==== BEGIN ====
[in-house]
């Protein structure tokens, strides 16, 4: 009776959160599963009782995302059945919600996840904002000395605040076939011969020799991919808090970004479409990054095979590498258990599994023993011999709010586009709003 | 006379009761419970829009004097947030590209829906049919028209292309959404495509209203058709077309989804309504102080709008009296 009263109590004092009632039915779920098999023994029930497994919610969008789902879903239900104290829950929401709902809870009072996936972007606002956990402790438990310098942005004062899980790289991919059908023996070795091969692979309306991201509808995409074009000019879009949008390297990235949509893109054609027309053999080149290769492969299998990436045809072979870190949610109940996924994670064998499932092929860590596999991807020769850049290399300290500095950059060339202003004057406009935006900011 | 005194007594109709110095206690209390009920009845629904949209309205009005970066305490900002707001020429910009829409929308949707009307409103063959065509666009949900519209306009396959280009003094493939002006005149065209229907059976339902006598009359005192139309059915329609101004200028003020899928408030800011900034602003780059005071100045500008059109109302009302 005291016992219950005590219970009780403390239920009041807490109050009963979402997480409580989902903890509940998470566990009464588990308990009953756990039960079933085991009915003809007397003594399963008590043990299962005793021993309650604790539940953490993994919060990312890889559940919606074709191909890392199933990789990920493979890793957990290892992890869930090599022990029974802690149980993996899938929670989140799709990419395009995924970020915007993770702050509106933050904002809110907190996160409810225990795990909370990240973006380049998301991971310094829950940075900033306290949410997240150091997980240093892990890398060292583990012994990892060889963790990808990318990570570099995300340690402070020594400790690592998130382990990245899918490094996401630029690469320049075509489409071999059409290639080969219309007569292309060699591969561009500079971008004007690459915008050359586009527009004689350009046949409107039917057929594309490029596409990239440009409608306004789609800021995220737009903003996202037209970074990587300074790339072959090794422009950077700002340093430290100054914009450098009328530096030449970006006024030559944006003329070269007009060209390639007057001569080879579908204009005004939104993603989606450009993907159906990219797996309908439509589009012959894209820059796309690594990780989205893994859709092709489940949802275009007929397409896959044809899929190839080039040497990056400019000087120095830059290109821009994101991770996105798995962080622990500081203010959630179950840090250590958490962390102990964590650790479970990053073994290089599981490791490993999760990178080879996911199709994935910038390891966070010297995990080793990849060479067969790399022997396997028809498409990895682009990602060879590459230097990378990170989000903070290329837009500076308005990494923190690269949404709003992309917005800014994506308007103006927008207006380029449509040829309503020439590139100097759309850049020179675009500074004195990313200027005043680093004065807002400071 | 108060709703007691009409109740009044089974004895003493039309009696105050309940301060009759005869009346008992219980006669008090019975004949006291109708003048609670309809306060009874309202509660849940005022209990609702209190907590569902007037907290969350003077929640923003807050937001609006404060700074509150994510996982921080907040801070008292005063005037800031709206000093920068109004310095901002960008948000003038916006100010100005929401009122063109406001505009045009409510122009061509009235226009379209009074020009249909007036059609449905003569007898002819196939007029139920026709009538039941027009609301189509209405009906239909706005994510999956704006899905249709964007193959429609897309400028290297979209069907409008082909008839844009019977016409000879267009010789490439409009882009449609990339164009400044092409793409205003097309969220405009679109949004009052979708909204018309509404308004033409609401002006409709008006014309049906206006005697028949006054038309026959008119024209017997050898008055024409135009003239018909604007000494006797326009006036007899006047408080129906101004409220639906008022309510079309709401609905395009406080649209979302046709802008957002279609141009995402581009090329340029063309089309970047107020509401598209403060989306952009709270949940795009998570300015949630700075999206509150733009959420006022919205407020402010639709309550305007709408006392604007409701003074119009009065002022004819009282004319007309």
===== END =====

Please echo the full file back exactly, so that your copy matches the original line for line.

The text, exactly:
[in-house]
């Protein structure tokens, strides 16, 4: 009776959160599963009782995302059945919600996840904002000395605040076939011969020799991919808090970004479409990054095979590498258990599994023993011999709010586009709003 | 006379009761419970829009004097947030590209829906049919028209292309959404495509209203058709077309989804309504102080709008009296 009263109590004092009632039915779920098999023994029930497994919610969008789902879903239900104290829950929401709902809870009072996936972007606002956990402790438990310098942005004062899980790289991919059908023996070795091969692979309306991201509808995409074009000019879009949008390297990235949509893109054609027309053999080149290769492969299998990436045809072979870190949610109940996924994670064998499932092929860590596999991807020769850049290399300290500095950059060339202003004057406009935006900011 | 005194007594109709110095206690209390009920009845629904949209309205009005970066305490900002707001020429910009829409929308949707009307409103063959065509666009949900519209306009396959280009003094493939002006005149065209229907059976339902006598009359005192139309059915329609101004200028003020899928408030800011900034602003780059005071100045500008059109109302009302 005291016992219950005590219970009780403390239920009041807490109050009963979402997480409580989902903890509940998470566990009464588990308990009953756990039960079933085991009915003809007397003594399963008590043990299962005793021993309650604790539940953490993994919060990312890889559940919606074709191909890392199933990789990920493979890793957990290892992890869930090599022990029974802690149980993996899938929670989140799709990419395009995924970020915007993770702050509106933050904002809110907190996160409810225990795990909370990240973006380049998301991971310094829950940075900033306290949410997240150091997980240093892990890398060292583990012994990892060889963790990808990318990570570099995300340690402070020594400790690592998130382990990245899918490094996401630029690469320049075509489409071999059409290639080969219309007569292309060699591969561009500079971008004007690459915008050359586009527009004689350009046949409107039917057929594309490029596409990239440009409608306004789609800021995220737009903003996202037209970074990587300074790339072959090794422009950077700002340093430290100054914009450098009328530096030449970006006024030559944006003329070269007009060209390639007057001569080879579908204009005004939104993603989606450009993907159906990219797996309908439509589009012959894209820059796309690594990780989205893994859709092709489940949802275009007929397409896959044809899929190839080039040497990056400019000087120095830059290109821009994101991770996105798995962080622990500081203010959630179950840090250590958490962390102990964590650790479970990053073994290089599981490791490993999760990178080879996911199709994935910038390891966070010297995990080793990849060479067969790399022997396997028809498409990895682009990602060879590459230097990378990170989000903070290329837009500076308005990494923190690269949404709003992309917005800014994506308007103006927008207006380029449509040829309503020439590139100097759309850049020179675009500074004195990313200027005043680093004065807002400071 | 108060709703007691009409109740009044089974004895003493039309009696105050309940301060009759005869009346008992219980006669008090019975004949006291109708003048609670309809306060009874309202509660849940005022209990609702209190907590569902007037907290969350003077929640923003807050937001609006404060700074509150994510996982921080907040801070008292005063005037800031709206000093920068109004310095901002960008948000003038916006100010100005929401009122063109406001505009045009409510122009061509009235226009379209009074020009249909007036059609449905003569007898002819196939007029139920026709009538039941027009609301189509209405009906239909706005994510999956704006899905249709964007193959429609897309400028290297979209069907409008082909008839844009019977016409000879267009010789490439409009882009449609990339164009400044092409793409205003097309969220405009679109949004009052979708909204018309509404308004033409609401002006409709008006014309049906206006005697028949006054038309026959008119024209017997050898008055024409135009003239018909604007000494006797326009006036007899006047408080129906101004409220639906008022309510079309709401609905395009406080649209979302046709802008957002279609141009995402581009090329340029063309089309970047107020509401598209403060989306952009709270949940795009998570300015949630700075999206509150733009959420006022919205407020402010639709309550305007709408006392604007409701003074119009009065002022004819009282004319007309």